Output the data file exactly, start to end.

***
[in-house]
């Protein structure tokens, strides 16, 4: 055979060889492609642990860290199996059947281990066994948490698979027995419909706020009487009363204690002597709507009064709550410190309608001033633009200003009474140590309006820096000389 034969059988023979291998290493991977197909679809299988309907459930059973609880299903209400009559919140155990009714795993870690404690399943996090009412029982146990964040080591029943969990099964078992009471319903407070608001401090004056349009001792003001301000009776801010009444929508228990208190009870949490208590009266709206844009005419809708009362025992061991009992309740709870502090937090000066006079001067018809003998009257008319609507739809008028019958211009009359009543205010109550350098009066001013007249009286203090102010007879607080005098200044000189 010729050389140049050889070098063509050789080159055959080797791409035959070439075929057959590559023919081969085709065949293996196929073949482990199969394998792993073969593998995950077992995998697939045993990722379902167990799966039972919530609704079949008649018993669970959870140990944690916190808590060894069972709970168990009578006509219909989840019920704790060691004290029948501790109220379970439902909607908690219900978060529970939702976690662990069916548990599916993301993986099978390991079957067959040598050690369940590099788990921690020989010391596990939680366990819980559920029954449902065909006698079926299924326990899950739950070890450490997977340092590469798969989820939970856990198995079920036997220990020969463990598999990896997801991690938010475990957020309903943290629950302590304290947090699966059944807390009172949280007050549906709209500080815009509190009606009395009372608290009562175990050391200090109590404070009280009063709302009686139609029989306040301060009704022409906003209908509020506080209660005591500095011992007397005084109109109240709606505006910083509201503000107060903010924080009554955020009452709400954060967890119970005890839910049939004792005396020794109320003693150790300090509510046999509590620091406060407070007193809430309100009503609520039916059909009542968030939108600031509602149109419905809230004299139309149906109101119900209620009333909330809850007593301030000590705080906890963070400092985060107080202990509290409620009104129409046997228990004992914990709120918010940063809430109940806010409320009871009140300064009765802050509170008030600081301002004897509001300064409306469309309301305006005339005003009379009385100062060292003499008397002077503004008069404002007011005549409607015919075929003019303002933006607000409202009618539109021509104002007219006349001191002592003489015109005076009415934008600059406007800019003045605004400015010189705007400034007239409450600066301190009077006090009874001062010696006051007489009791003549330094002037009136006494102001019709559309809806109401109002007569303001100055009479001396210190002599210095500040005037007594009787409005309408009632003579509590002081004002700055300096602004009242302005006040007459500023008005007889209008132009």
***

[in-house]
């Protein structure tokens, strides 16, 4: 055979060889492609642990860290199996059947281990066994948490698979027995419909706020009487009363204690002597709507009064709550410190309608001033633009200003009474140590309006820096000389 034969059988023979291998290493991977197909679809299988309907459930059973609880299903209400009559919140155990009714795993870690404690399943996090009412029982146990964040080591029943969990099964078992009471319903407070608001401090004056349009001792003001301000009776801010009444929508228990208190009870949490208590009266709206844009005419809708009362025992061991009992309740709870502090937090000066006079001067018809003998009257008319609507739809008028019958211009009359009543205010109550350098009066001013007249009286203090102010007879607080005098200044000189 010729050389140049050889070098063509050789080159055959080797791409035959070439075929057959590559023919081969085709065949293996196929073949482990199969394998792993073969593998995950077992995998697939045993990722379902167990799966039972919530609704079949008649018993669970959870140990944690916190808590060894069972709970168990009578006509219909989840019920704790060691004290029948501790109220379970439902909607908690219900978060529970939702976690662990069916548990599916993301993986099978390991079957067959040598050690369940590099788990921690020989010391596990939680366990819980559920029954449902065909006698079926299924326990899950739950070890450490997977340092590469798969989820939970856990198995079920036997220990020969463990598999990896997801991690938010475990957020309903943290629950302590304290947090699966059944807390009172949280007050549906709209500080815009509190009606009395009372608290009562175990050391200090109590404070009280009063709302009686139609029989306040301060009704022409906003209908509020506080209660005591500095011992007397005084109109109240709606505006910083509201503000107060903010924080009554955020009452709400954060967890119970005890839910049939004792005396020794109320003693150790300090509510046999509590620091406060407070007193809430309100009503609520039916059909009542968030939108600031509602149109419905809230004299139309149906109101119900209620009333909330809850007593301030000590705080906890963070400092985060107080202990509290409620009104129409046997228990004992914990709120918010940063809430109940806010409320009871009140300064009765802050509170008030600081301002004897509001300064409306469309309301305006005339005003009379009385100062060292003499008397002077503004008069404002007011005549409607015919075929003019303002933006607000409202009618539109021509104002007219006349001191002592003489015109005076009415934008600059406007800019003045605004400015010189705007400034007239409450600066301190009077006090009874001062010696006051007489009791003549330094002037009136006494102001019709559309809806109401109002007569303001100055009479001396210190002599210095500040005037007594009787409005309408009632003579509590002081004002700055300096602004009242302005006040007459500023008005007889209008132009």